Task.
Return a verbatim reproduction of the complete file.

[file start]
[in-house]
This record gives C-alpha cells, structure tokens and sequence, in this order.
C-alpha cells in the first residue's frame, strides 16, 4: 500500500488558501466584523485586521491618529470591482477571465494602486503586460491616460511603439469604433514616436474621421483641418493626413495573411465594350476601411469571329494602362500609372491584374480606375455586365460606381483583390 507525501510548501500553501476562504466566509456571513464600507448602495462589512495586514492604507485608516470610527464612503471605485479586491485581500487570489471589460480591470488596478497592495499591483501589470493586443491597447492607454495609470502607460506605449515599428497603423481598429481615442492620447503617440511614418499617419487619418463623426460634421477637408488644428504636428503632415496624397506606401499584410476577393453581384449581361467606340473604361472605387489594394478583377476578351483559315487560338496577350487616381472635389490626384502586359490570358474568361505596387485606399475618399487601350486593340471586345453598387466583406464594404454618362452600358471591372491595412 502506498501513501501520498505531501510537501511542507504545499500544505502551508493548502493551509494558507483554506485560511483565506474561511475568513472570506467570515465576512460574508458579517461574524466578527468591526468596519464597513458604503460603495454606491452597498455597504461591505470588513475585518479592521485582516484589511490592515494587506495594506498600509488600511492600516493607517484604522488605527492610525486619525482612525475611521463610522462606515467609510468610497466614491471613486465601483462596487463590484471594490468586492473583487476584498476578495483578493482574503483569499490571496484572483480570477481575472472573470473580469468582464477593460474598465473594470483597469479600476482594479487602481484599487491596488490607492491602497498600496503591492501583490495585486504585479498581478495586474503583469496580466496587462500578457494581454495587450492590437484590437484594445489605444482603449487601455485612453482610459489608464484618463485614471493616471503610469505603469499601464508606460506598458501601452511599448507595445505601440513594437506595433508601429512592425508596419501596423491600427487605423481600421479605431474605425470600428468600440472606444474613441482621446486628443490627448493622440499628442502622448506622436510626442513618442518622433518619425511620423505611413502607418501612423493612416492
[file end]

[in-house]
This record gives C-alpha cells, structure tokens and sequence, in this order.
C-alpha cells in the first residue's frame, strides 16, 4: 500500500488558501466584523485586521491618529470591482477571465494602486503586460491616460511603439469604433514616436474621421483641418493626413495573411465594350476601411469571329494602362500609372491584374480606375455586365460606381483583390 507525501510548501500553501476562504466566509456571513464600507448602495462589512495586514492604507485608516470610527464612503471605485479586491485581500487570489471589460480591470488596478497592495499591483501589470493586443491597447492607454495609470502607460506605449515599428497603423481598429481615442492620447503617440511614418499617419487619418463623426460634421477637408488644428504636428503632415496624397506606401499584410476577393453581384449581361467606340473604361472605387489594394478583377476578351483559315487560338496577350487616381472635389490626384502586359490570358474568361505596387485606399475618399487601350486593340471586345453598387466583406464594404454618362452600358471591372491595412 502506498501513501501520498505531501510537501511542507504545499500544505502551508493548502493551509494558507483554506485560511483565506474561511475568513472570506467570515465576512460574508458579517461574524466578527468591526468596519464597513458604503460603495454606491452597498455597504461591505470588513475585518479592521485582516484589511490592515494587506495594506498600509488600511492600516493607517484604522488605527492610525486619525482612525475611521463610522462606515467609510468610497466614491471613486465601483462596487463590484471594490468586492473583487476584498476578495483578493482574503483569499490571496484572483480570477481575472472573470473580469468582464477593460474598465473594470483597469479600476482594479487602481484599487491596488490607492491602497498600496503591492501583490495585486504585479498581478495586474503583469496580466496587462500578457494581454495587450492590437484590437484594445489605444482603449487601455485612453482610459489608464484618463485614471493616471503610469505603469499601464508606460506598458501601452511599448507595445505601440513594437506595433508601429512592425508596419501596423491600427487605423481600421479605431474605425470600428468600440472606444474613441482621446486628443490627448493622440499628442502622448506622436510626442513618442518622433518619425511620423505611413502607418501612423493612416492